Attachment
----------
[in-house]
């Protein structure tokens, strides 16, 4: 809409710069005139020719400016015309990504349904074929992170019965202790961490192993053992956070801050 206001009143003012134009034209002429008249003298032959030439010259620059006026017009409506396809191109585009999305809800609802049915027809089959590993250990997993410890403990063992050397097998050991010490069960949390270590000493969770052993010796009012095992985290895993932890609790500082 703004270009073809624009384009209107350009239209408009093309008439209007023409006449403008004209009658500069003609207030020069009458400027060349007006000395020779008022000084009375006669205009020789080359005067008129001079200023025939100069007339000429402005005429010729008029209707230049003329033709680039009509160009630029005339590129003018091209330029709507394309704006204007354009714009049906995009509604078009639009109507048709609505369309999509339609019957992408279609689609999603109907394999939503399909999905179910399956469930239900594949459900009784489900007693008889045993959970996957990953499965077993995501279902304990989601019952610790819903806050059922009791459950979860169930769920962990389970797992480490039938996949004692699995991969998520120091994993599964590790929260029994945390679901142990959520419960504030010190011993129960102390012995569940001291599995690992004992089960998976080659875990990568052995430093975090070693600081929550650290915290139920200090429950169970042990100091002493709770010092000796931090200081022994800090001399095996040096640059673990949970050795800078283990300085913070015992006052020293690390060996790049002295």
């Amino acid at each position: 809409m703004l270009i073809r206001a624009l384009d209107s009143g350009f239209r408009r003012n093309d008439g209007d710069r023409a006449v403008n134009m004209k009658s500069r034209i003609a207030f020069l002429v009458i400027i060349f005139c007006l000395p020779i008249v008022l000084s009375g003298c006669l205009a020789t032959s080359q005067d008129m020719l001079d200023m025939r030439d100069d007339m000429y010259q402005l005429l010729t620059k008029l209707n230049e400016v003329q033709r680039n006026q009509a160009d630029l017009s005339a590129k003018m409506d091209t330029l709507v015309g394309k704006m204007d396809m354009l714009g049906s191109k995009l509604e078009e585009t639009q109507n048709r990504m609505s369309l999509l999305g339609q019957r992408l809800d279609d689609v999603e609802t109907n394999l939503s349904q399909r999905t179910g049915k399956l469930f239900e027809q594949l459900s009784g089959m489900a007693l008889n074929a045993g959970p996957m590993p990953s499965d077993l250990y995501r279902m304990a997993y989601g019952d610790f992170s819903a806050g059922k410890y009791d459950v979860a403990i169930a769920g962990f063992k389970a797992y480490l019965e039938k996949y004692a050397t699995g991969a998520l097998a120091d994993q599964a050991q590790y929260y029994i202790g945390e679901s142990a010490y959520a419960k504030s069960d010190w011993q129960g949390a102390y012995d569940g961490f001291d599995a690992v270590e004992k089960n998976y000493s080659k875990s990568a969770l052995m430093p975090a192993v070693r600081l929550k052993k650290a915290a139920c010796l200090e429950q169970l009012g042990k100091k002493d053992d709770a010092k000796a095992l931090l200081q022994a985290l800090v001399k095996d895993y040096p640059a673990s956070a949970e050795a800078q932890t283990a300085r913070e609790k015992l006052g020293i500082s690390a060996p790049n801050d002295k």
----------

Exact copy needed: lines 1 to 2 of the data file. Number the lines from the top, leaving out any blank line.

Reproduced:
[in-house]
């Protein structure tokens, strides 16, 4: 809409710069005139020719400016015309990504349904074929992170019965202790961490192993053992956070801050 206001009143003012134009034209002429008249003298032959030439010259620059006026017009409506396809191109585009999305809800609802049915027809089959590993250990997993410890403990063992050397097998050991010490069960949390270590000493969770052993010796009012095992985290895993932890609790500082 703004270009073809624009384009209107350009239209408009093309008439209007023409006449403008004209009658500069003609207030020069009458400027060349007006000395020779008022000084009375006669205009020789080359005067008129001079200023025939100069007339000429402005005429010729008029209707230049003329033709680039009509160009630029005339590129003018091209330029709507394309704006204007354009714009049906995009509604078009639009109507048709609505369309999509339609019957992408279609689609999603109907394999939503399909999905179910399956469930239900594949459900009784489900007693008889045993959970996957990953499965077993995501279902304990989601019952610790819903806050059922009791459950979860169930769920962990389970797992480490039938996949004692699995991969998520120091994993599964590790929260029994945390679901142990959520419960504030010190011993129960102390012995569940001291599995690992004992089960998976080659875990990568052995430093975090070693600081929550650290915290139920200090429950169970042990100091002493709770010092000796931090200081022994800090001399095996040096640059673990949970050795800078283990300085913070015992006052020293690390060996790049002295």